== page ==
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Blazersedge Season Preview: The Final Chapter--Predictions

We come to the end of both our NBA and Blazers season preview with our predictions for the season.  In a way I hate doing these.  So much of sports talk is based on future prognostications.  Nobody does it all that well.  People usually only pay attention to the picks they got right.  Yet everybody takes the picks so seriously.  If you’ve paid attention closely you will have already seen that Blazersedge is not very big into predicting the future.  I vastly prefer to observe and try to explain what IS rather than prattling on about my opinions of what will be.  If we give you a future prediction--like certain players being more likely to be traded, players having inside tracks or long roads to playing time, or certain teams causing other teams problems—it’s on the best observable data we can see and usually has a basis in league history as well. 


(Side note here:  I suspect this is half of why people attribute motives to my writing such as bias or pessimism that are almost always off base.  When I talk about what I see, I’m describing something that has happened and how that could affect what will happen if it doesn’t change.  However I think people read that as me predicting what will happen…or more to the point, what I want to happen.  Often that’s just not true.  I never root for players or the team to do anything but succeed wildly.  But I also feel compelled to describe accurately when things aren’t going right or when the odds of something good happening look long based on past experience.) 


Despite all that, today we join the masses and take guesses as to what will transpire.  I avow beforehand that if we turn out correct it’s mostly luck, so take this in the spirit it’s offered…mostly fun.  (We’re a little more serious about the Blazers part though.)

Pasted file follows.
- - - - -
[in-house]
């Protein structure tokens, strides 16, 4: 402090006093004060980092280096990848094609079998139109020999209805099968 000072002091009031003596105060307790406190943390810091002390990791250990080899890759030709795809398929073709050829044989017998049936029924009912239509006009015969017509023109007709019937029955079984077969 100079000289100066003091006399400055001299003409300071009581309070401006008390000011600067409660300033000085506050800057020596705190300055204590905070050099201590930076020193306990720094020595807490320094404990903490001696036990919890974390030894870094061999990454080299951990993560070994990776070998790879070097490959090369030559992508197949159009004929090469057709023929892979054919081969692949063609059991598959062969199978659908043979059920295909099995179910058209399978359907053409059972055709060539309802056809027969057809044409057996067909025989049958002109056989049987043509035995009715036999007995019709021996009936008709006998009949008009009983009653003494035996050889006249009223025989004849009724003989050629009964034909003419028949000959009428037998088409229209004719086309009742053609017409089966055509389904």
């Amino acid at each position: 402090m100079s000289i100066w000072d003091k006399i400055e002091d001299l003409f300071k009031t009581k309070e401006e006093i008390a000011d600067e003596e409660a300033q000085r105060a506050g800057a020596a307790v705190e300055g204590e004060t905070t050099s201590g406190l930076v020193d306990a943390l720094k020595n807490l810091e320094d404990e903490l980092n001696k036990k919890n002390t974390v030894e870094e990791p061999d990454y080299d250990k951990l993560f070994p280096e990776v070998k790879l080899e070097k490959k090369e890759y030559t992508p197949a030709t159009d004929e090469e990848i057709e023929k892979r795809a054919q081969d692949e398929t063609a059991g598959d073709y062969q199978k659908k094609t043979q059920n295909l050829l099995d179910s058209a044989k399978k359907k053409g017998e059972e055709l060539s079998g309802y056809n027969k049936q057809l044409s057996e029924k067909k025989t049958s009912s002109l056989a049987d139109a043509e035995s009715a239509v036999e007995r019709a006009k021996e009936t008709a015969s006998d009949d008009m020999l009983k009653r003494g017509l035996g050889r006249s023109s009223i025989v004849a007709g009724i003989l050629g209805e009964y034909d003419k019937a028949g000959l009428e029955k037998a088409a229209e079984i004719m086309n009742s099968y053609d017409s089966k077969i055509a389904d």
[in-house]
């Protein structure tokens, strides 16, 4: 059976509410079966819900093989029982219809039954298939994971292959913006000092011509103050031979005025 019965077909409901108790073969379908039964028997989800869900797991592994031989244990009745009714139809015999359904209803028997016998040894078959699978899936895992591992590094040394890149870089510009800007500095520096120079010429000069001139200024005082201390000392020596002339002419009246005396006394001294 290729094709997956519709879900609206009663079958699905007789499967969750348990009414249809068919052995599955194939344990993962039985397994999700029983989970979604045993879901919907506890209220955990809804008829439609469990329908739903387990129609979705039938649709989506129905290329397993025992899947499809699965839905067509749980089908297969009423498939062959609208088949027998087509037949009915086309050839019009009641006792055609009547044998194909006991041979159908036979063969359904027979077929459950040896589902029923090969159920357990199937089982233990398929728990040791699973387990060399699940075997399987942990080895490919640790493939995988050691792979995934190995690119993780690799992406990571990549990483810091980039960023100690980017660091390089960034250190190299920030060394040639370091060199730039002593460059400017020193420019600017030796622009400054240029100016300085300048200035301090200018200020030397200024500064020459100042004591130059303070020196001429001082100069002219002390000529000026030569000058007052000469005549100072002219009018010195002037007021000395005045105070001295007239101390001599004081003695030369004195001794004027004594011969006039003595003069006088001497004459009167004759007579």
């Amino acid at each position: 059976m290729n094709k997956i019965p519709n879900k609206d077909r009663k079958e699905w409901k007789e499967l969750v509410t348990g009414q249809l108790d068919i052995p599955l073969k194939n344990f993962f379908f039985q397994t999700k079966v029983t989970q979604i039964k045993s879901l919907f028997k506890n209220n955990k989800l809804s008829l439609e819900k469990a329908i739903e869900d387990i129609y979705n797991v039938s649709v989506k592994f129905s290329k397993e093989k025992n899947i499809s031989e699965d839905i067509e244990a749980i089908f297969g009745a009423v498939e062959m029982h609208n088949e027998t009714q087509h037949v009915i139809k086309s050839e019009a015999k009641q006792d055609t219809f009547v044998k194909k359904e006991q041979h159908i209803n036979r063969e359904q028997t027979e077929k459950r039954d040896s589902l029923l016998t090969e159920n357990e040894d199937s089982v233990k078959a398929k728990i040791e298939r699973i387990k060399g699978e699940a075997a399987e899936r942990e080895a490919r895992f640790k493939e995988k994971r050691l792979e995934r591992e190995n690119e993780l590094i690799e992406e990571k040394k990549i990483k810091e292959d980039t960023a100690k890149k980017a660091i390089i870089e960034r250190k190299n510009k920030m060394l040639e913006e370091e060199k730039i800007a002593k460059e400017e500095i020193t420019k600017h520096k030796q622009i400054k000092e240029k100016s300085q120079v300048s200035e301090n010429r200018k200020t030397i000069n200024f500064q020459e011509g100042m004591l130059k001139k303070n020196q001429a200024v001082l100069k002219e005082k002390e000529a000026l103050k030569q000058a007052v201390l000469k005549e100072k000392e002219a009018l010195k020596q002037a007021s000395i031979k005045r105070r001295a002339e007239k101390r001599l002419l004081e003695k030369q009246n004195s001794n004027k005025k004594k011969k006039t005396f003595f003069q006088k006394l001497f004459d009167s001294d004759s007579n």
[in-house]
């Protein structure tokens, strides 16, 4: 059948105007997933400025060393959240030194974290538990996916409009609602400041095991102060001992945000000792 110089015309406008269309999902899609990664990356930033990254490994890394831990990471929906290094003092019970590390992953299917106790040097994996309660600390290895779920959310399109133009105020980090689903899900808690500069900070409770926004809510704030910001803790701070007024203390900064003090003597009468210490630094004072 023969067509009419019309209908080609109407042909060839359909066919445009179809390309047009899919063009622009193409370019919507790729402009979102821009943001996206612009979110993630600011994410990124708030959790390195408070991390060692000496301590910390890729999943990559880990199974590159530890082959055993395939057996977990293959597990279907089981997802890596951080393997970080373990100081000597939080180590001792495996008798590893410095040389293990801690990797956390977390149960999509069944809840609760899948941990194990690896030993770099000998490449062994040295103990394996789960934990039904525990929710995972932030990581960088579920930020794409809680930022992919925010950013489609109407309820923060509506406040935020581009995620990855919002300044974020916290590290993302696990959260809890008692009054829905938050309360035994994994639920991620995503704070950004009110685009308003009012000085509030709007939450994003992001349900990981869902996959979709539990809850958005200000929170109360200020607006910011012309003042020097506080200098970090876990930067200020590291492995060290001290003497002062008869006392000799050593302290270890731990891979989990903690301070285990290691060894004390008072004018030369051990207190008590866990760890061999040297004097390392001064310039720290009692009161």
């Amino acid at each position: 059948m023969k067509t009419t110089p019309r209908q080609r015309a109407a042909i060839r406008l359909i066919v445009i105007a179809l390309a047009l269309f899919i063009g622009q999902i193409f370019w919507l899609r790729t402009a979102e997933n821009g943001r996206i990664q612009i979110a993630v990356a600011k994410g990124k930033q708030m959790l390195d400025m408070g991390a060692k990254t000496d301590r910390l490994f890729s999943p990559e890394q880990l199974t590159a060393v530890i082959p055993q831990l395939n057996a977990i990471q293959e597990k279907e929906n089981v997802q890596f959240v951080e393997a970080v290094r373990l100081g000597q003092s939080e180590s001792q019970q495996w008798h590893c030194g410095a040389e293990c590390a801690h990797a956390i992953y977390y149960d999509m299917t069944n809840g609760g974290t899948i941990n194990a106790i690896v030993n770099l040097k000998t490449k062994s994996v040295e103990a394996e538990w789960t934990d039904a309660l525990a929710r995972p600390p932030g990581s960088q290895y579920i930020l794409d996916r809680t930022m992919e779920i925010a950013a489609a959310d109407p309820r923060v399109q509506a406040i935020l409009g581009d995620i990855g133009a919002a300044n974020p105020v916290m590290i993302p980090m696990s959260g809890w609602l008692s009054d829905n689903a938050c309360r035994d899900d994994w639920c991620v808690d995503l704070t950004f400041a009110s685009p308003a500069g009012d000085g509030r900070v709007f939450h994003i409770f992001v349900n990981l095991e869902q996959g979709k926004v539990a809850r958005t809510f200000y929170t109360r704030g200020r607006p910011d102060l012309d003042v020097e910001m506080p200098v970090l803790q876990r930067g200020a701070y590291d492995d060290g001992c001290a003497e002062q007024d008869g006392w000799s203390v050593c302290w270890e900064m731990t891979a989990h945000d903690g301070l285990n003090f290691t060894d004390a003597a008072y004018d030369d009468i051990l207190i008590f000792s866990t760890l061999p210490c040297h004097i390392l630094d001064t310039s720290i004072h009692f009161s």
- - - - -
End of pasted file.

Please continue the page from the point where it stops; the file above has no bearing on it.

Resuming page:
In case you’re wondering, going into last season I had something like a four year track record of getting the Finals participants correct with the winner correct in three of those four years.  Last year I intentionally decided to test my powers by going out on a limb.  So I picked Dallas and Chicago to get to the Finals.  Y’all saw how that worked out.  This year we’ll try to be a bit less cavalier.


Here are the predictions for the playoffs.  I have seeded them as the NBA will, with conference winners guaranteed no worse than the third seed.


Eastern Conference


1  Boston Celtics

2  Orlando Magic

3  Detroit Pistons

4  Philadelphia 76’ers

5  Cleveland Cavaliers

6  Toronto Raptors

7  Atlanta Hawks

8  Chicago Bulls


Round 1


Celtics def. Bulls

Magic def. Hawks

Pistons def. Raptors

Cavaliers def. 76’ers


Round 2


Celtics def. Cavaliers

Magic def. Pistons


Eastern Conference Finals


Celtics def. Magic


Western Conference


1  L.A. L*kers

2  New Orleans Hornets

3  Utah Jazz

4  San Antonio Spurs

5  Houston Rockets

6  Phoenix Suns

7  Dallas Mavericks

8  Portland Trail Blazers


Round 1

L*kers def. Blazers

Hornets def. Mavericks

Rockets def. Spurs

Suns def. Jazz


Round 2

L*kers def. Rockets

Hornets def. Suns


Western Conference Finals